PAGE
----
Kevin Fisher stands before his favorite stained glass window at Kalida St. Michael Church. Created specially for the church by the Franz Meyer co., the window recognizes the Missionaries of the Precious Blood, the order that helped found St. Michael's, and a number of nearby parishes - Putnam Sentinel
Kevin Fisher stands before his favorite stained glass window at Kalida St. Michael Church. Created specially for the church by the Franz Meyer co., the window recognizes the Missionaries of the Precious Blood, the order that helped found St. Michael's, and a number of nearby parishes. (Putnam Sentinel/Martin Verni)

KALIDA — Is this a job or a calling?

“More of a calling,” answers Kevin Fisher, Head of Maintenance for Kalida St. Michael Catholic Church. Jan. 1, 2019 marked 30 years with the church for Fisher. He was then asked if, three decades ago when he was first hired, was it a job or a calling?

“It was a job. Because I could leave here and make a whole lot more money.”

When did the change happen?

“I don’t know. Probably when I started writing a book about the church. I started with that around 1994.”

Although Fisher comments that he does pray every day, he also says that his particular calling is more towards the building, the expert craftsmanship, dedication to longevity, and attention to detail that went into its creation, than it is an expression of his faith.

“I take a lot of pride,” he continues. “I polish the floors to where you can see your reflection. The yard is picture perfect. Things like that.”

Pride not only in a job well done, but in who he is doing the work for, the parishioners.

“When I shovel the snow,” Fisher says, “I’m thinking, ‘My grandma is coming to church.’ ”

When asked if he, as someone who intimately knows every square inch, has a favorite part of the building, Fisher answers, “It’s everyone’s favorite part…I get people, in the summer especially, almost every day - the number one interest is the windows.”

Fisher is referring to the stained glass windows which line the building. As he said, people stop by almost daily to view them during the summer. The church generally receives three or four tour buses a year as well. Fisher serves as tour guide, and his excitement when talking about the windows is noticeable.

“These windows were put-in in 1939,” he continues. “They began building the church in 1924, and dedicated it in 1926…Originally, the windows were an opaque glass. The exact same glass as the what’s in the back doors. Then in 1939 they put in these windows from the Franz Mayer Co.”

“Now, the Franz Mayer Co. is world renowned as being one of the best stained glass window makers in the world. They’ve done the windows in St. Peter’s in Rome, St. Patrick’s Cathedral, the cathedrals in Cleveland, Columbus and Cincinnati. We’re the only church in the Toledo Dioceses that has Franz Mayer windows.”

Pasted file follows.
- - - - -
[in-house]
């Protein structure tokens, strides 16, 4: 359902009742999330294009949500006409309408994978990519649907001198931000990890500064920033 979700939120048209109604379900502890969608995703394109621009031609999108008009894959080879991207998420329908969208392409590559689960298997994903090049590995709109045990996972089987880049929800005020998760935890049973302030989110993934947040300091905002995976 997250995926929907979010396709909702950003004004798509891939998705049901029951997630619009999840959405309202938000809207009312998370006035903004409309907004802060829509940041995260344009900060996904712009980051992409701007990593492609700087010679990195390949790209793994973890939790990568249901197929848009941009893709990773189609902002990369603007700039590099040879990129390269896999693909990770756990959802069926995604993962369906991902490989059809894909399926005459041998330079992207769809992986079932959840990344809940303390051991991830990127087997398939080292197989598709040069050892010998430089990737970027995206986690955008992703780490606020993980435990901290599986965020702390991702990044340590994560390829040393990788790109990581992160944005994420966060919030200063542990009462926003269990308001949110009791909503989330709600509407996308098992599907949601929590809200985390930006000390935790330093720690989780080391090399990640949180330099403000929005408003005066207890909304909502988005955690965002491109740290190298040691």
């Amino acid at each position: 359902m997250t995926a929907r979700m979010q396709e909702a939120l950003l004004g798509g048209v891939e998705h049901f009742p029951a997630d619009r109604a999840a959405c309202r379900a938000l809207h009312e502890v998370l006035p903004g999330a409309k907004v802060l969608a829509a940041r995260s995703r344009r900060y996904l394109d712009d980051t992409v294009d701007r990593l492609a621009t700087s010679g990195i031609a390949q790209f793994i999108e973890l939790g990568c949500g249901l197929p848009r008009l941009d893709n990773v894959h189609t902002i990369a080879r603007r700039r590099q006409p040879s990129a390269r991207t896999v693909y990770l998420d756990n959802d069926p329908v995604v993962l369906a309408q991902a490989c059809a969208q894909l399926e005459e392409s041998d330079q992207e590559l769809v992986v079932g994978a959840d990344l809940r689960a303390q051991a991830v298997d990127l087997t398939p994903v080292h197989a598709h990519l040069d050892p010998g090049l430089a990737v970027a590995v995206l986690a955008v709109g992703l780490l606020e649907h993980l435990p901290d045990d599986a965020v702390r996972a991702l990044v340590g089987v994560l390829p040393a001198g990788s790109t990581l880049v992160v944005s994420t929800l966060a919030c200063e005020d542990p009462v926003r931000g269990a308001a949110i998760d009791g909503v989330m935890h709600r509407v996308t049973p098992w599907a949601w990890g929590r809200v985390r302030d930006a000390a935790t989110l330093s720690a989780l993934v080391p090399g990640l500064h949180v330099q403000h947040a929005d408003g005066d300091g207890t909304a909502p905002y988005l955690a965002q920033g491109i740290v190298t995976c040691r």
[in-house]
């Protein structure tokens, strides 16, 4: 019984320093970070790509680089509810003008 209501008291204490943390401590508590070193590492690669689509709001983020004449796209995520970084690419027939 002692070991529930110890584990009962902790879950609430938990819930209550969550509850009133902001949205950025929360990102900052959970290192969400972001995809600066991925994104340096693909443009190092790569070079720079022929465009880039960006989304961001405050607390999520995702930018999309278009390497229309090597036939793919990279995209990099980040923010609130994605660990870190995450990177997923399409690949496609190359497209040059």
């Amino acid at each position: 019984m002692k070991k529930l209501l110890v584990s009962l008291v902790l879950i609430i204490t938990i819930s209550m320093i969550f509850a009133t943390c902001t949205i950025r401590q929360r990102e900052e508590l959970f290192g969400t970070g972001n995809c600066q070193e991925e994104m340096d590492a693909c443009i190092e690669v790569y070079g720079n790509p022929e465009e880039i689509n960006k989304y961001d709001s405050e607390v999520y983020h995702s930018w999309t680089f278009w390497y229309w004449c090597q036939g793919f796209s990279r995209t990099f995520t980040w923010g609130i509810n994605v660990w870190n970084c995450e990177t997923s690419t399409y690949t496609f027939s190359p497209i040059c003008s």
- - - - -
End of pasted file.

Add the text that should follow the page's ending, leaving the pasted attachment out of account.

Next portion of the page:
“They are appraised by the square inch. They are semi-jeweled, glass windows guaranteed to last forever. It’s not just painted glass, like a lot of stained glass windows. These, the color is throughout the whole glass. It’s all hand-blown glass.”

“In 1939, the cost was $14,000, which was a lot then…That’s for the lower windows. The upper windows were done by the Franz Mayer Co. in New York City [in 1941 for $6,000].”

“The Franz Mayer Co. is still in business, from Germany. They tell me you couldn’t touch these windows for $3 million…They were shipped here from Germany just two days prior to the invasion of Poland, and the start of World War II.”

In addition to learning his favorite aspect of the church, Fisher was also asked what about its history might surprise those both familiar and unfamiliar with it.

“When they built the church, they had to ask the Bishop for permission to borrow the money to build the church. The Bishop said, ‘Well, we’ve got to cut back on the cost. You’re not doing the tower, and you’re not doing the [south eastern] entrance way. They took those out of the plans.”

“The priest at the time, Father Michael Muehe, an old, stubborn German, he wanted his tower. So, he re-canvassed the community a second time for pledges to build his tower, and he builds it.”

“Now the tower is a separate structure, campanile is technically what it’s called. It’s a separate structure from the church. The tower is perfectly lined up with [St. Rte.] 115.”

“Well, the Bishop, I think it was in May of 1926, he’s coming down 115. As soon as he crosses the river, he sees that tower. That’s when he found out.”

“He’s not happy. So, he goes to the priest, Father Muehe, and says, ‘I thought I said no tower.’ ”

“ ‘No,’ Muehe said, ‘You said I couldn’t borrow money for the tower. It was paid for in cash.’ And, that’s how we got our tower.”

Yes, that’s how the building Fisher is so proud of came into being. It is not a responsibility he sought. Luckily for the Kalida community, it became a calling he embraced.